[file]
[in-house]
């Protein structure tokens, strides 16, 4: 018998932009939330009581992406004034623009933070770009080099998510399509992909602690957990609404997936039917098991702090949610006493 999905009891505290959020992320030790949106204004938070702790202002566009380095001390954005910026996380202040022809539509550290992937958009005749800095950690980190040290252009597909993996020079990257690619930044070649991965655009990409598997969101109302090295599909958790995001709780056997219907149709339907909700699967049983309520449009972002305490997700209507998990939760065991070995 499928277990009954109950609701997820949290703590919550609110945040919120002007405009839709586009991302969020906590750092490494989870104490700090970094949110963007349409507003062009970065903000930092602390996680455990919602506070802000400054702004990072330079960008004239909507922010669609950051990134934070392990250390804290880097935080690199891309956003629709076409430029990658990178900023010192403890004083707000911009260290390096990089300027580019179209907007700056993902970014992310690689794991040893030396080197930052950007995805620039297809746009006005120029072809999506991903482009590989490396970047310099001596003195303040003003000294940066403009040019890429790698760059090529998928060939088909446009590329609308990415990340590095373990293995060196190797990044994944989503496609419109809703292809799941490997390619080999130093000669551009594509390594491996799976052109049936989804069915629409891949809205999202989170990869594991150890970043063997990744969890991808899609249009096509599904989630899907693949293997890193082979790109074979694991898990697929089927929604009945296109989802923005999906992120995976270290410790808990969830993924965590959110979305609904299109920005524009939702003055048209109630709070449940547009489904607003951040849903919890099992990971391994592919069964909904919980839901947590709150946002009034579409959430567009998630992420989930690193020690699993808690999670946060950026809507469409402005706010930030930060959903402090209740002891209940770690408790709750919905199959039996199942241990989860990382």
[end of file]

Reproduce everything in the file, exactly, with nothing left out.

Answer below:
[in-house]
């Protein structure tokens, strides 16, 4: 018998932009939330009581992406004034623009933070770009080099998510399509992909602690957990609404997936039917098991702090949610006493 999905009891505290959020992320030790949106204004938070702790202002566009380095001390954005910026996380202040022809539509550290992937958009005749800095950690980190040290252009597909993996020079990257690619930044070649991965655009990409598997969101109302090295599909958790995001709780056997219907149709339907909700699967049983309520449009972002305490997700209507998990939760065991070995 499928277990009954109950609701997820949290703590919550609110945040919120002007405009839709586009991302969020906590750092490494989870104490700090970094949110963007349409507003062009970065903000930092602390996680455990919602506070802000400054702004990072330079960008004239909507922010669609950051990134934070392990250390804290880097935080690199891309956003629709076409430029990658990178900023010192403890004083707000911009260290390096990089300027580019179209907007700056993902970014992310690689794991040893030396080197930052950007995805620039297809746009006005120029072809999506991903482009590989490396970047310099001596003195303040003003000294940066403009040019890429790698760059090529998928060939088909446009590329609308990415990340590095373990293995060196190797990044994944989503496609419109809703292809799941490997390619080999130093000669551009594509390594491996799976052109049936989804069915629409891949809205999202989170990869594991150890970043063997990744969890991808899609249009096509599904989630899907693949293997890193082979790109074979694991898990697929089927929604009945296109989802923005999906992120995976270290410790808990969830993924965590959110979305609904299109920005524009939702003055048209109630709070449940547009489904607003951040849903919890099992990971391994592919069964909904919980839901947590709150946002009034579409959430567009998630992420989930690193020690699993808690999670946060950026809507469409402005706010930030930060959903402090209740002891209940770690408790709750919905199959039996199942241990989860990382």